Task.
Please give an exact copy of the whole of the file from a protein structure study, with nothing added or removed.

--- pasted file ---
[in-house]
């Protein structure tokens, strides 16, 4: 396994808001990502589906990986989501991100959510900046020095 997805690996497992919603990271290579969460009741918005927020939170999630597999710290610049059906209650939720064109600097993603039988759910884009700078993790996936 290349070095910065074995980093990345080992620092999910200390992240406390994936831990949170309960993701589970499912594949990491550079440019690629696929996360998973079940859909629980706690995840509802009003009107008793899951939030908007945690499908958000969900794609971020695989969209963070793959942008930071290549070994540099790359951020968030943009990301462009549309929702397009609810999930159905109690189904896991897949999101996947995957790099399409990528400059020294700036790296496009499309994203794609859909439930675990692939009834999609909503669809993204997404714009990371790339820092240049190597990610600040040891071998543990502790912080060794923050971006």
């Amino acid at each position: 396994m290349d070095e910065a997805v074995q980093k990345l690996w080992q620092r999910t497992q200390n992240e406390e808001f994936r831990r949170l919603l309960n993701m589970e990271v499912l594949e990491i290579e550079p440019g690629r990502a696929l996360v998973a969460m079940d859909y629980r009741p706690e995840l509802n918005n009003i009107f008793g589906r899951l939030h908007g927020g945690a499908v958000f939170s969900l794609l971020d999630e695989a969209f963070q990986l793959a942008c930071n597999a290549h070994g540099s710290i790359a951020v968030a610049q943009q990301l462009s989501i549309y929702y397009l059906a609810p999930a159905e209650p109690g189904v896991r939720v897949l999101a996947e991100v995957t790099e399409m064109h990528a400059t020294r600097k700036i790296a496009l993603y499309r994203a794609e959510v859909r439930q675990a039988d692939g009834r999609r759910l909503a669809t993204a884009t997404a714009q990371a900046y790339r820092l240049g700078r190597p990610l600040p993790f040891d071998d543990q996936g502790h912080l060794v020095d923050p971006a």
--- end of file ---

[in-house]
């Protein structure tokens, strides 16, 4: 396994808001990502589906990986989501991100959510900046020095 997805690996497992919603990271290579969460009741918005927020939170999630597999710290610049059906209650939720064109600097993603039988759910884009700078993790996936 290349070095910065074995980093990345080992620092999910200390992240406390994936831990949170309960993701589970499912594949990491550079440019690629696929996360998973079940859909629980706690995840509802009003009107008793899951939030908007945690499908958000969900794609971020695989969209963070793959942008930071290549070994540099790359951020968030943009990301462009549309929702397009609810999930159905109690189904896991897949999101996947995957790099399409990528400059020294700036790296496009499309994203794609859909439930675990692939009834999609909503669809993204997404714009990371790339820092240049190597990610600040040891071998543990502790912080060794923050971006």
């Amino acid at each position: 396994m290349d070095e910065a997805v074995q980093k990345l690996w080992q620092r999910t497992q200390n992240e406390e808001f994936r831990r949170l919603l309960n993701m589970e990271v499912l594949e990491i290579e550079p440019g690629r990502a696929l996360v998973a969460m079940d859909y629980r009741p706690e995840l509802n918005n009003i009107f008793g589906r899951l939030h908007g927020g945690a499908v958000f939170s969900l794609l971020d999630e695989a969209f963070q990986l793959a942008c930071n597999a290549h070994g540099s710290i790359a951020v968030a610049q943009q990301l462009s989501i549309y929702y397009l059906a609810p999930a159905e209650p109690g189904v896991r939720v897949l999101a996947e991100v995957t790099e399409m064109h990528a400059t020294r600097k700036i790296a496009l993603y499309r994203a794609e959510v859909r439930q675990a039988d692939g009834r999609r759910l909503a669809t993204a884009t997404a714009q990371a900046y790339r820092l240049g700078r190597p990610l600040p993790f040891d071998d543990q996936g502790h912080l060794v020095d923050p971006a």